The daily scrum / daily stand-up / daily huddle. Oh well.
The good questions are:
1. What have you done yesterday that contributes to reach the sprint goal?
2. What will you do today that contributes to reach the sprint goal?
3. Do you encounter any impediments/issues/problems that prevent you from reaching the sprint goal?
The habit of each person listing all the things he has done yesterday, and what he will do today is quite besides the point. The daily scrum is not a status meeting, it’s not a reporting meeting. In essence people should say what and how they’re progressing towards the sprint goal, and think and act as team how to plan their work together… for the next 24 hours. So yes, it’s a planning meeting, for the shortest iteration: the next 24 hours.
There are many “anti-patterns” regarding the daily scrum:
– Talking to the board, and not to the people
– No board at all
– Talking only to the scrum master
– Not expressing the progress of what your working on
– Having no sprint goals (so nothing to measure against)
– Talking too much, speaking about sprint goal – irrelevant stuff (for example discussing tasks in detail)
– Discussing problems and solutions in great detail > these should be taken offline, by preference the discussion continues in subgroups (with the relevant people), directly after the daily scrum (when the topic is still hot).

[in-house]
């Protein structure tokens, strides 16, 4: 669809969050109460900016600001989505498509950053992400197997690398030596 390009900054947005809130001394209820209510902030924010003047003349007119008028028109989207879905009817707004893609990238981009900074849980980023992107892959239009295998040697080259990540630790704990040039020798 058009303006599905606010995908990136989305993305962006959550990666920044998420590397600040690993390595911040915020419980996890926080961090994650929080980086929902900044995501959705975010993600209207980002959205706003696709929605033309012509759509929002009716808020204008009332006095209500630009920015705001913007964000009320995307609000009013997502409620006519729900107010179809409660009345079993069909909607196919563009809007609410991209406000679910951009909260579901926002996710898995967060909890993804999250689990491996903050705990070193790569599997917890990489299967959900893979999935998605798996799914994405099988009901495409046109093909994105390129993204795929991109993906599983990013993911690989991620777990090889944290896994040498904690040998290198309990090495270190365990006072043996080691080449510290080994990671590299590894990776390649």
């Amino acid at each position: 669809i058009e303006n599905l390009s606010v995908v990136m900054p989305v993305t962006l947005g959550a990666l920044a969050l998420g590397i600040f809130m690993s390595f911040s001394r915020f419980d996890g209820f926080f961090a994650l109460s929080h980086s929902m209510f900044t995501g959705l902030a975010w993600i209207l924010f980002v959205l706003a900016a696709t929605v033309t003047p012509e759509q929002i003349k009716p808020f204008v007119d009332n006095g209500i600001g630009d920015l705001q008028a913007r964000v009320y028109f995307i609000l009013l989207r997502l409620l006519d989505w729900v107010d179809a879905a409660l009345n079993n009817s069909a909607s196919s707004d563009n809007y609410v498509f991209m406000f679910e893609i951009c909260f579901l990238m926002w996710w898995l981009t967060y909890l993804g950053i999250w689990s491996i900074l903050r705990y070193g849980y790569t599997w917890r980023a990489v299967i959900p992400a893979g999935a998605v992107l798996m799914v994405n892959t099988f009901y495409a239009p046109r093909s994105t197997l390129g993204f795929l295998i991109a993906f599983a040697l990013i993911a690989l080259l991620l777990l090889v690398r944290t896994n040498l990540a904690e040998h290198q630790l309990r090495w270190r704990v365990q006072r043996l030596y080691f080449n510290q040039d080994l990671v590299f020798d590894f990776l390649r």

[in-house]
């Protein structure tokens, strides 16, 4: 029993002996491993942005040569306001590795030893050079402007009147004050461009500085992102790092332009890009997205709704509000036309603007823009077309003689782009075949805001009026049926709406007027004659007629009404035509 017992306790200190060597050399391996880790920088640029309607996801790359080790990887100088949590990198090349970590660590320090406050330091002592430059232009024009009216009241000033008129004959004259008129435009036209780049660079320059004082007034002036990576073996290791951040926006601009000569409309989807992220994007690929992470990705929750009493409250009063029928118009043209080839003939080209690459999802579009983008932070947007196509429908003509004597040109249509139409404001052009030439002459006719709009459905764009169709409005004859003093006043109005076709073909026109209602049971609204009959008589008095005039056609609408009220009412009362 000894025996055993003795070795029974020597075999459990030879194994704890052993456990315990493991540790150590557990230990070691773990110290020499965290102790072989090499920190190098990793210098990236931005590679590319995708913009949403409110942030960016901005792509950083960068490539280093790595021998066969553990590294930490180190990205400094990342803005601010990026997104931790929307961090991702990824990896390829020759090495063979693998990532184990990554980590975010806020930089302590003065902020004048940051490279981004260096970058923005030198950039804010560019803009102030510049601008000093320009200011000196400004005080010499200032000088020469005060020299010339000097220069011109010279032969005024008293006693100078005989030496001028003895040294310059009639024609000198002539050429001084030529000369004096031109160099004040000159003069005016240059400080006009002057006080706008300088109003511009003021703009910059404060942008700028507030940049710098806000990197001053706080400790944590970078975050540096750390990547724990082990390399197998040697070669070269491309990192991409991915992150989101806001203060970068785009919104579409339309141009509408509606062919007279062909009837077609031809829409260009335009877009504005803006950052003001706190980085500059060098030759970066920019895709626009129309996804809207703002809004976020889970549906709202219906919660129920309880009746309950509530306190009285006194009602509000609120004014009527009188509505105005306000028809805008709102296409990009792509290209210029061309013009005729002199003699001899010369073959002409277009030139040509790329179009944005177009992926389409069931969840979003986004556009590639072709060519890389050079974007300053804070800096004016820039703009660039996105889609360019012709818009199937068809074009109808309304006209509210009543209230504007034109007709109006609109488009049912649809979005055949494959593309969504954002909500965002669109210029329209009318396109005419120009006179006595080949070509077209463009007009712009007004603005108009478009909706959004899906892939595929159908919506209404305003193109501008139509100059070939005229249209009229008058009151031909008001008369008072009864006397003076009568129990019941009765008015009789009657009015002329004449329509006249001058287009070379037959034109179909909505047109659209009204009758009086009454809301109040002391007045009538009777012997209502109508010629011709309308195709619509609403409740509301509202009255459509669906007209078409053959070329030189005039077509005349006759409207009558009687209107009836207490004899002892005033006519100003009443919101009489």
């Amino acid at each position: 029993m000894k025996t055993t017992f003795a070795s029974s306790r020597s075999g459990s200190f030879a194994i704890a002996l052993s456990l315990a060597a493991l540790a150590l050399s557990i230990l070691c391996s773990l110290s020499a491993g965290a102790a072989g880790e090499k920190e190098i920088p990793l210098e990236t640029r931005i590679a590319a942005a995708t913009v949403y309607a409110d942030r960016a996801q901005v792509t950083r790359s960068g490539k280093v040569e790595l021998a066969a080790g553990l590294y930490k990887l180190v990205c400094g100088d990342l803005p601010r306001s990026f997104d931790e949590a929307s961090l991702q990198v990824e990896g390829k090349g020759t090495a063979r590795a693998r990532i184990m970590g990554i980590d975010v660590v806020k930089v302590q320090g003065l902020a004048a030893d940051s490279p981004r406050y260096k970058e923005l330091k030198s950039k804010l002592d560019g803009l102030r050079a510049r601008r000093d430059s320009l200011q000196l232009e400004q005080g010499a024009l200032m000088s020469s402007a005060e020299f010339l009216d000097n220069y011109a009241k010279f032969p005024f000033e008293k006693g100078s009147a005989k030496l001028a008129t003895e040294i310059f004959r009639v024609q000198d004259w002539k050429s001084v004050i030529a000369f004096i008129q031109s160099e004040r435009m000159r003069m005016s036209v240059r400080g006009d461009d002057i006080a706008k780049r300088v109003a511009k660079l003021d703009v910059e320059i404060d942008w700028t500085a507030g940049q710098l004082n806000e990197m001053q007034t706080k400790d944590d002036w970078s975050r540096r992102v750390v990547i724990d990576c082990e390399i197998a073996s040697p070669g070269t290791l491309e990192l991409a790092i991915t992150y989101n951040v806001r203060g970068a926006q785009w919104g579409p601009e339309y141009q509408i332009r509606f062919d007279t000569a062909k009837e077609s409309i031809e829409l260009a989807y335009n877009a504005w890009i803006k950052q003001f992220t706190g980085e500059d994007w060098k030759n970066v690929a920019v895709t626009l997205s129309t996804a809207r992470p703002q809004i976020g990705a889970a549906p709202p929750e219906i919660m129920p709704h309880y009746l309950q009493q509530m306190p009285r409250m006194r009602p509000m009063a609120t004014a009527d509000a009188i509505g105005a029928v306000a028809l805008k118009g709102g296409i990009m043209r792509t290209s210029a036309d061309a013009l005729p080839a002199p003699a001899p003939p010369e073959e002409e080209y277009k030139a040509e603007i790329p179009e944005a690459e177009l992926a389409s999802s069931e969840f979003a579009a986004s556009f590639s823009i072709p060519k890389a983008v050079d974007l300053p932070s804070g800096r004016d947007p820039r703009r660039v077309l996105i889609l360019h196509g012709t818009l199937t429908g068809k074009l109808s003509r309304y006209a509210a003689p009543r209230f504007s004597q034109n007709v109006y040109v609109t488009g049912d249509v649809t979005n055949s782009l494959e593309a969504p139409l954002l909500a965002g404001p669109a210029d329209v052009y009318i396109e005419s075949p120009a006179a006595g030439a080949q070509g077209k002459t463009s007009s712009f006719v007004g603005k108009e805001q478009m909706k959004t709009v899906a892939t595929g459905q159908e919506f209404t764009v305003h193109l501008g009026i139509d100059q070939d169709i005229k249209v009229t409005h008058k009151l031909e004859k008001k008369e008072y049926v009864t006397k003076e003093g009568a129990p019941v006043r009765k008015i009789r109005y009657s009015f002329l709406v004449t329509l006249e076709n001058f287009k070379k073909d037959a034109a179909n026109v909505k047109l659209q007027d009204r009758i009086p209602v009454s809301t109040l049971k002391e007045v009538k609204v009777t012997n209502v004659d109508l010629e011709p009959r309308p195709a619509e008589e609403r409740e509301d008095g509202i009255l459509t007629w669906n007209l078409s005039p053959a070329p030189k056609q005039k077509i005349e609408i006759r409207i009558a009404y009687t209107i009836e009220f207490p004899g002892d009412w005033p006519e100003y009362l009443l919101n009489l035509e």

The big question is who can correctly answer the question in the title.
Apparently not many. Recently I’ve been giving out books for nailing it and so far I’ve given out three… on ten classes. That gives approximately 3 out of 150 people… Bad odds.
Some say, that Daily Scrum is there to communicate. (I kinda feel like Jeremy Clarkson introducing Stig now …). Some even claim it’s a daily confession. Or a confirmation of what has been done yesterday. Or a report to the Scrum Master … That just gives me creeps.
Let me tell you a story.
A team of five, four guys and a girl. 10:00 AM again – everyone gets up from their chairs, slouching and with a zombie walk they crawl up to the empty corner of the room. So-called Scrum Master takes out a piece of paper and starts asking each of them:
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